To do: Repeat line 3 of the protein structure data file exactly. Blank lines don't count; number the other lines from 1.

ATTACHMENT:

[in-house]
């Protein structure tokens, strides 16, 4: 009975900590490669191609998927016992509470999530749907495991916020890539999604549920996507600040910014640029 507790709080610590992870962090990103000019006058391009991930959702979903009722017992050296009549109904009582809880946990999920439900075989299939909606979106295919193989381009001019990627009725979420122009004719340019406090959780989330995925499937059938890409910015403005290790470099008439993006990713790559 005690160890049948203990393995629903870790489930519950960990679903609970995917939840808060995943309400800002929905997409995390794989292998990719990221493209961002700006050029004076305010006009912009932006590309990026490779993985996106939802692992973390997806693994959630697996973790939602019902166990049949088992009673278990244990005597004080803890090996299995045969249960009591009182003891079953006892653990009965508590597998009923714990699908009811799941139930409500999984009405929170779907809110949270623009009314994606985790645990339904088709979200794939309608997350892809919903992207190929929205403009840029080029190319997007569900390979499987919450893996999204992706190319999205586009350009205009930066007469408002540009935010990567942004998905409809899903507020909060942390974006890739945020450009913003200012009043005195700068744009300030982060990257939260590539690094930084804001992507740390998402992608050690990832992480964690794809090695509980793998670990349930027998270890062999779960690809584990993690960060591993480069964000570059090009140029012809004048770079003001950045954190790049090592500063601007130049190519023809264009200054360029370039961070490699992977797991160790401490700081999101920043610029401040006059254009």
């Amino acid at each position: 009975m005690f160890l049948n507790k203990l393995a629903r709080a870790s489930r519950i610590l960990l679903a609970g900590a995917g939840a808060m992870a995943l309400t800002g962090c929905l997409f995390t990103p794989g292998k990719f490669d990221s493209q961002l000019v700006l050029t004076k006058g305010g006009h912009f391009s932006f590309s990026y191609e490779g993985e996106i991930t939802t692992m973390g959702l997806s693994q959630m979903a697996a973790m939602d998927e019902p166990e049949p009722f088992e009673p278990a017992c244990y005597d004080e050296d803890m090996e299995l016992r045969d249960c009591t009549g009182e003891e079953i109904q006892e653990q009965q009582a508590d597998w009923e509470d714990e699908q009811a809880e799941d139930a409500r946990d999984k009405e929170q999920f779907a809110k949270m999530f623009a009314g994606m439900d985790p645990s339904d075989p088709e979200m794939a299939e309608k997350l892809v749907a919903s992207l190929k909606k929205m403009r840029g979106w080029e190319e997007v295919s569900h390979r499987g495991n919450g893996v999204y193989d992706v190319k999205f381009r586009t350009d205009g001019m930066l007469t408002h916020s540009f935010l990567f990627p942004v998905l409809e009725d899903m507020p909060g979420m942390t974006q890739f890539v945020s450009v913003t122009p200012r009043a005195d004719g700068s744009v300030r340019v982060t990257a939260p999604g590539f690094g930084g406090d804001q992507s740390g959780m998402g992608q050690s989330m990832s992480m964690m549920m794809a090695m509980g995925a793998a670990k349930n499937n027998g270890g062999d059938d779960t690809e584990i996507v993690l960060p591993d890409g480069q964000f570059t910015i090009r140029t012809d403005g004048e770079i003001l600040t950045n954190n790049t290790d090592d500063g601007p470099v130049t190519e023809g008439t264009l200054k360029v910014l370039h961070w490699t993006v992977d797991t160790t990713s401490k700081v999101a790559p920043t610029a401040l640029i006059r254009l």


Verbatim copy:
């Amino acid at each position: 009975m005690f160890l049948n507790k203990l393995a629903r709080a870790s489930r519950i610590l960990l679903a609970g900590a995917g939840a808060m992870a995943l309400t800002g962090c929905l997409f995390t990103p794989g292998k990719f490669d990221s493209q961002l000019v700006l050029t004076k006058g305010g006009h912009f391009s932006f590309s990026y191609e490779g993985e996106i991930t939802t692992m973390g959702l997806s693994q959630m979903a697996a973790m939602d998927e019902p166990e049949p009722f088992e009673p278990a017992c244990y005597d004080e050296d803890m090996e299995l016992r045969d249960c009591t009549g009182e003891e079953i109904q006892e653990q009965q009582a508590d597998w009923e509470d714990e699908q009811a809880e799941d139930a409500r946990d999984k009405e929170q999920f779907a809110k949270m999530f623009a009314g994606m439900d985790p645990s339904d075989p088709e979200m794939a299939e309608k997350l892809v749907a919903s992207l190929k909606k929205m403009r840029g979106w080029e190319e997007v295919s569900h390979r499987g495991n919450g893996v999204y193989d992706v190319k999205f381009r586009t350009d205009g001019m930066l007469t408002h916020s540009f935010l990567f990627p942004v998905l409809e009725d899903m507020p909060g979420m942390t974006q890739f890539v945020s450009v913003t122009p200012r009043a005195d004719g700068s744009v300030r340019v982060t990257a939260p999604g590539f690094g930084g406090d804001q992507s740390g959780m998402g992608q050690s989330m990832s992480m964690m549920m794809a090695m509980g995925a793998a670990k349930n499937n027998g270890g062999d059938d779960t690809e584990i996507v993690l960060p591993d890409g480069q964000f570059t910015i090009r140029t012809d403005g004048e770079i003001l600040t950045n954190n790049t290790d090592d500063g601007p470099v130049t190519e023809g008439t264009l200054k360029v910014l370039h961070w490699t993006v992977d797991t160790t990713s401490k700081v999101a790559p920043t610029a401040l640029i006059r254009l």